Diane Bishop was grateful to celebrate her son's 24th birthday recently. Like mothers do, she bought a cake with a big 2-4 on it.

'I'm trying to smile every day, and I do.' - Diane Bishop

The response was laughter. Bishop's son was actually turning 23.

She blames the mistake on "chemo brain," chuckling as she tells the story to CBC News.

"That was a good laugh and a good memory he will have — 'Mom forgot how old I was.'"

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Bishop, pictured here with her two sons, is fighting an aggressive form of breast cancer. (Mark Cumby/CBC)

Bishop raised two sons on her own and said good memories are the most precious gifts she can give.

"We're celebrating for next year. Just in case I'm not here, we have 24 taken care of."

Bishop has Stage 4 triple negative breast cancer. She was diagnosed in April 2016 and since then, the aggressive form of cancer has spread to her pelvic bone and lung.

'I force myself to get up'

She endured surgery, three rounds of chemotherapy and radiation, but so far, nothing has worked.

The treatments have ravaged her body. Bishop walks with a limp and has trouble lifting her right arm.

Smiling through a battle with cancer2:29

She has a collection of hats to keep her bald head warm. Wigs, she said, are too uncomfortable.

Bone and joint pain, nausea, headaches and severe fatigue make daily life difficult.

'What happens when I can't work?' - Diane Bishop

"I force myself to get up," she said.

"I force my way through, and I go to work. Because that's what got me this far, getting up and going to work, and keeping your daily routine as normal as possible."

Bishop has been the franchisee of a Needs Convenience in Mount Pearl for the past five years. She loves her job, and finds comfort being around her customers.

needs convenience

Bishop has been the franchisee of this Needs Convenience in Mount Pearl for the last five years. When she's at the store, she sees 'customers not cancer.' (Mark Cumby/CBC)

But physically, work is a struggle.

"You try to stay one step ahead of what's going to happen so I started thinking, the store is becoming a little more difficult to get up and go to, so what happens when I can't do that anymore? What happens when I can't work?" she said.

"I started making a few phone calls, and it's not good."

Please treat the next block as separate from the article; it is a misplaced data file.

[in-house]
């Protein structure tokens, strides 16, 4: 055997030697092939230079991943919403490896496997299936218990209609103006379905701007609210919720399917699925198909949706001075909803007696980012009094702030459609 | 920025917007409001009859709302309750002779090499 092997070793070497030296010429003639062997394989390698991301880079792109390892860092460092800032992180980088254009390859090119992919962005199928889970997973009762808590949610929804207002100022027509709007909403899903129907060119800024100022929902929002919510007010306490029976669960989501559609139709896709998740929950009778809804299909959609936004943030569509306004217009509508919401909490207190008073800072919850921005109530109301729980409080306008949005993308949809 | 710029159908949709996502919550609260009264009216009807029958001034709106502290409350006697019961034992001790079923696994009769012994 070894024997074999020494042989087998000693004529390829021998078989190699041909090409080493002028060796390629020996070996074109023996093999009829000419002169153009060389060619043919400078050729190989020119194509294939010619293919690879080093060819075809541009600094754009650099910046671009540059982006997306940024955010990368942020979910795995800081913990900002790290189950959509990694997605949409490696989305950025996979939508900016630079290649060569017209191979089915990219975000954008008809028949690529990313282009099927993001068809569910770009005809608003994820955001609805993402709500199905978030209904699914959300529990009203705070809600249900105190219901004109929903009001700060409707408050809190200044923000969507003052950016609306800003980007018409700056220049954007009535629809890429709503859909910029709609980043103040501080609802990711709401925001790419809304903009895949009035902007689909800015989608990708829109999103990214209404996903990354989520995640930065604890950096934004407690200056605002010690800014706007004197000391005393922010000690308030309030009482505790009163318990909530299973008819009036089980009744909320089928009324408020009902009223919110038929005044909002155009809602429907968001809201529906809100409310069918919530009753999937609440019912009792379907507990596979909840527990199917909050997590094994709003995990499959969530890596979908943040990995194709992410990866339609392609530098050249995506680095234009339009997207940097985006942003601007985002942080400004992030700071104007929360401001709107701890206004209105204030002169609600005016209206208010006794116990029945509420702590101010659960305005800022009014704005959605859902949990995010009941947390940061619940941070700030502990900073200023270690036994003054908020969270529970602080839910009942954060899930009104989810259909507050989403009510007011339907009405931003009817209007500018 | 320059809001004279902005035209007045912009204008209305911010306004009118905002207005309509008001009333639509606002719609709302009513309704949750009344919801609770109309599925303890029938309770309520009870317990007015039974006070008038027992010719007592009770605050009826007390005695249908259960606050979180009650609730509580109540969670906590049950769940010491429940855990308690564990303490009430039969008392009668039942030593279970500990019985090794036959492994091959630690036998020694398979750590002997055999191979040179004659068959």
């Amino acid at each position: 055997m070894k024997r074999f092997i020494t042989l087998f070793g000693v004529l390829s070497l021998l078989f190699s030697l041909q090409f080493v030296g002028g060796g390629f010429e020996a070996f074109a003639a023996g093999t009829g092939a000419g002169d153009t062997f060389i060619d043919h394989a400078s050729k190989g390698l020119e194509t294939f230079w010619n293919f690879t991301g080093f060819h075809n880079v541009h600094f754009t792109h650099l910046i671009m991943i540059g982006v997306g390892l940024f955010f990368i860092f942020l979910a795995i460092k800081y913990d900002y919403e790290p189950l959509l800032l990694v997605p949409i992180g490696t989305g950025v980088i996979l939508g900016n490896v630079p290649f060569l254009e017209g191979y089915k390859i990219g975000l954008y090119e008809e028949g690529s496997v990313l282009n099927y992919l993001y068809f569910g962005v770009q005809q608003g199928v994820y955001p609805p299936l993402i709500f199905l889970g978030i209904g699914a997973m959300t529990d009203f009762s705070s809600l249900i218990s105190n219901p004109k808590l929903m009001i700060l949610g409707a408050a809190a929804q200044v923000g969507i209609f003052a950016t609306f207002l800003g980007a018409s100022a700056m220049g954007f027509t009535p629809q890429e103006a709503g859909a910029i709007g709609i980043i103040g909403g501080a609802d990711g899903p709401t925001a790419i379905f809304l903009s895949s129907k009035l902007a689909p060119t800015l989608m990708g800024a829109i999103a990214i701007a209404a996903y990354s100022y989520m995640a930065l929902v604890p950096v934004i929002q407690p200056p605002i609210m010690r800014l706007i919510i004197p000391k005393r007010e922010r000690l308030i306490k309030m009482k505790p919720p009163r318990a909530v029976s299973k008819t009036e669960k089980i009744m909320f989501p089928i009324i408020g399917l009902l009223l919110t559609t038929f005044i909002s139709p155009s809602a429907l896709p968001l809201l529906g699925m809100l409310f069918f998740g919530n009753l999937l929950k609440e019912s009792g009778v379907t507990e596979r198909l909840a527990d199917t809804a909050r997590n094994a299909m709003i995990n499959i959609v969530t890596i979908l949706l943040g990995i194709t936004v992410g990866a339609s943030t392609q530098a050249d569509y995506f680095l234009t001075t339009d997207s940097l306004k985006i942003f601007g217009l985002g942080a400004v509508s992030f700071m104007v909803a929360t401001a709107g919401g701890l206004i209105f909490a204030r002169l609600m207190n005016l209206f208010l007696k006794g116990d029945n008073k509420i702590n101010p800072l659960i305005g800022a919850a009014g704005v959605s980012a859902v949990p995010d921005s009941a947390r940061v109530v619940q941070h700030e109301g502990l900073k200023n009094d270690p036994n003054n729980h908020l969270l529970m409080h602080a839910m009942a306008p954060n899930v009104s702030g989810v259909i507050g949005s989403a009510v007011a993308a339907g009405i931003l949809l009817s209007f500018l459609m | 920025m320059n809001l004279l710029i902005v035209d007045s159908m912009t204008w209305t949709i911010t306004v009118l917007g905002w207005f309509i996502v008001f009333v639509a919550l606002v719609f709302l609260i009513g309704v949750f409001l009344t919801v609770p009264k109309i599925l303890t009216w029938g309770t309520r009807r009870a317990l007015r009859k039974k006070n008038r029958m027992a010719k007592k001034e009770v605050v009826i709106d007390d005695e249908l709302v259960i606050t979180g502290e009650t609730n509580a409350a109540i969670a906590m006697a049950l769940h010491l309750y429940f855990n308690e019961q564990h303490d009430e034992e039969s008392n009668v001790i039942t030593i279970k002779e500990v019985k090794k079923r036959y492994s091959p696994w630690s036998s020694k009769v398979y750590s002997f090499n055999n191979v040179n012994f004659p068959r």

'How do we buy groceries?'

Bishop found out she can't afford to quit. She was told she qualifies for $1,127 per month in employment insurance and Canada Pension Plan disability benefits. That's barely enough to pay her mortgage.

"I am the sole breadwinner in this household," she said. "So if I take my $1,127 and pay my mortgage, then how do we buy groceries? How do we pay normal household bills? We don't."

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Bishop wants to remain in her home while she battles her illness, but fears she soon may not be able to afford it. (Mark Cumby/CBC)

Bishop has lived in her Mount Pearl home for 10 years. The idea of selling it now and moving into a cheaper apartment — if she could find one — is overwhelming.

"When you get sick you want to be in your own home, in your own bed," she said.

"I want to be here as long as I can. This is my comfort zone, this is what I know, and this is where I want to stay."

Bishop doesn't know how much longer she has to live, but she does know the odds.

It happens on a 'regular basis'

Unfortunately, Bishop's case is not an isolated incident, according to the Newfoundland and Labrador chapter of the Canadian Cancer Society. 

"We see it on a regular basis and people saying, 'We've had to sell off property, things that we own,so that we can come in and get the treatment' that they desperately need," executive director Matthew Piercey told CBC Wednesday.

Matthew Piercey

Matthew Piercey, with the N.L. chapter of the Canadian Cancer Society, says Bishop is not alone in her struggle. (Mark Cumby/CBC)

"That should never be the case."

Piercey applauded Bishop for sharing her story and said eligibility criteria needs to be reviewed. 

"Continue to be a voice talking to government so that when her situation is being heard, that's when people are going to start making change. You need that champion, so she can be a champion," he said.

'I can't frown and dwell'

Patients like Bishop who have Stage 4 triple negative breast cancer typically survive 18 months to two years, Bishop said.

So she's acutely conscious of time passing, and wants to spend every moment with her family, making memories that will outlast her.

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Bishop pictured in a photo with her two sons. (Mark Cumby/CBC)

"I'm trying to smile every day, and I do," she said.

"I go to work and I smile. I go out and I do things, and I smile. I can't frown and dwell on cancer every day. But unfortunately now I face the new problem of how do I financially survive?"

Bishop is taking a fourth shot at chemotherapy and she'll find out in November if the treatment worked. If it doesn't, she has no more local treatment options.

She will then look at joining a clinical trial in Toronto — another expense she can't afford.